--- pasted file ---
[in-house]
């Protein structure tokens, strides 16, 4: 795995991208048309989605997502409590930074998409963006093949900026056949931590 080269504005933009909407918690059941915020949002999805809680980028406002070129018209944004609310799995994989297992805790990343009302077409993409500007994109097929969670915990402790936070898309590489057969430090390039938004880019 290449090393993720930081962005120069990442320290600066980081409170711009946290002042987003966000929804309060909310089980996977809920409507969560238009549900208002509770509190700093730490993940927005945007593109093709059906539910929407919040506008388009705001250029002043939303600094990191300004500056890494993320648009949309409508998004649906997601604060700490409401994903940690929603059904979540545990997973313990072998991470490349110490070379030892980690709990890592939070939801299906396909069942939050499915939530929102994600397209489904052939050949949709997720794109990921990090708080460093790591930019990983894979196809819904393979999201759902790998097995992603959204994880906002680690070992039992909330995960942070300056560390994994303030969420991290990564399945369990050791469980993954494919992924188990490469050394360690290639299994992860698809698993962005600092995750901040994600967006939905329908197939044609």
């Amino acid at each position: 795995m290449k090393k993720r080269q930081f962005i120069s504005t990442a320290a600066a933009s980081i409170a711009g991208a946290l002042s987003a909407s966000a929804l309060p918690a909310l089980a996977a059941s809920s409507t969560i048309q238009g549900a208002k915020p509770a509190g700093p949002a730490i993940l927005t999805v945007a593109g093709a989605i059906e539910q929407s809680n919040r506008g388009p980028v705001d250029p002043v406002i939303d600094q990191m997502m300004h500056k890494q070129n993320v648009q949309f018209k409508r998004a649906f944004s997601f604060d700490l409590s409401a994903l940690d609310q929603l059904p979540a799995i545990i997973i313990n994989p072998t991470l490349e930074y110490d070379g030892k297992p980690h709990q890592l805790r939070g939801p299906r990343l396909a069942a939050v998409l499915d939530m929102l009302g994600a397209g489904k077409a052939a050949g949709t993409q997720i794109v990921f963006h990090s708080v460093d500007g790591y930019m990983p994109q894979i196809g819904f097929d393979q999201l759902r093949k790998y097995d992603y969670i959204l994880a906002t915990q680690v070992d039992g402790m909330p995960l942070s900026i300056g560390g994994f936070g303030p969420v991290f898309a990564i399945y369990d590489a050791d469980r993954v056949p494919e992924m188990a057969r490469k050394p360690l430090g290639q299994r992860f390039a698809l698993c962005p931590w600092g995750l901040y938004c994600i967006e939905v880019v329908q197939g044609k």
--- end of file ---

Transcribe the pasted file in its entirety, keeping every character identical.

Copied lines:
[in-house]
């Protein structure tokens, strides 16, 4: 795995991208048309989605997502409590930074998409963006093949900026056949931590 080269504005933009909407918690059941915020949002999805809680980028406002070129018209944004609310799995994989297992805790990343009302077409993409500007994109097929969670915990402790936070898309590489057969430090390039938004880019 290449090393993720930081962005120069990442320290600066980081409170711009946290002042987003966000929804309060909310089980996977809920409507969560238009549900208002509770509190700093730490993940927005945007593109093709059906539910929407919040506008388009705001250029002043939303600094990191300004500056890494993320648009949309409508998004649906997601604060700490409401994903940690929603059904979540545990997973313990072998991470490349110490070379030892980690709990890592939070939801299906396909069942939050499915939530929102994600397209489904052939050949949709997720794109990921990090708080460093790591930019990983894979196809819904393979999201759902790998097995992603959204994880906002680690070992039992909330995960942070300056560390994994303030969420991290990564399945369990050791469980993954494919992924188990490469050394360690290639299994992860698809698993962005600092995750901040994600967006939905329908197939044609």
């Amino acid at each position: 795995m290449k090393k993720r080269q930081f962005i120069s504005t990442a320290a600066a933009s980081i409170a711009g991208a946290l002042s987003a909407s966000a929804l309060p918690a909310l089980a996977a059941s809920s409507t969560i048309q238009g549900a208002k915020p509770a509190g700093p949002a730490i993940l927005t999805v945007a593109g093709a989605i059906e539910q929407s809680n919040r506008g388009p980028v705001d250029p002043v406002i939303d600094q990191m997502m300004h500056k890494q070129n993320v648009q949309f018209k409508r998004a649906f944004s997601f604060d700490l409590s409401a994903l940690d609310q929603l059904p979540a799995i545990i997973i313990n994989p072998t991470l490349e930074y110490d070379g030892k297992p980690h709990q890592l805790r939070g939801p299906r990343l396909a069942a939050v998409l499915d939530m929102l009302g994600a397209g489904k077409a052939a050949g949709t993409q997720i794109v990921f963006h990090s708080v460093d500007g790591y930019m990983p994109q894979i196809g819904f097929d393979q999201l759902r093949k790998y097995d992603y969670i959204l994880a906002t915990q680690v070992d039992g402790m909330p995960l942070s900026i300056g560390g994994f936070g303030p969420v991290f898309a990564i399945y369990d590489a050791d469980r993954v056949p494919e992924m188990a057969r490469k050394p360690l430090g290639q299994r992860f390039a698809l698993c962005p931590w600092g995750l901040y938004c994600i967006e939905v880019v329908q197939g044609k």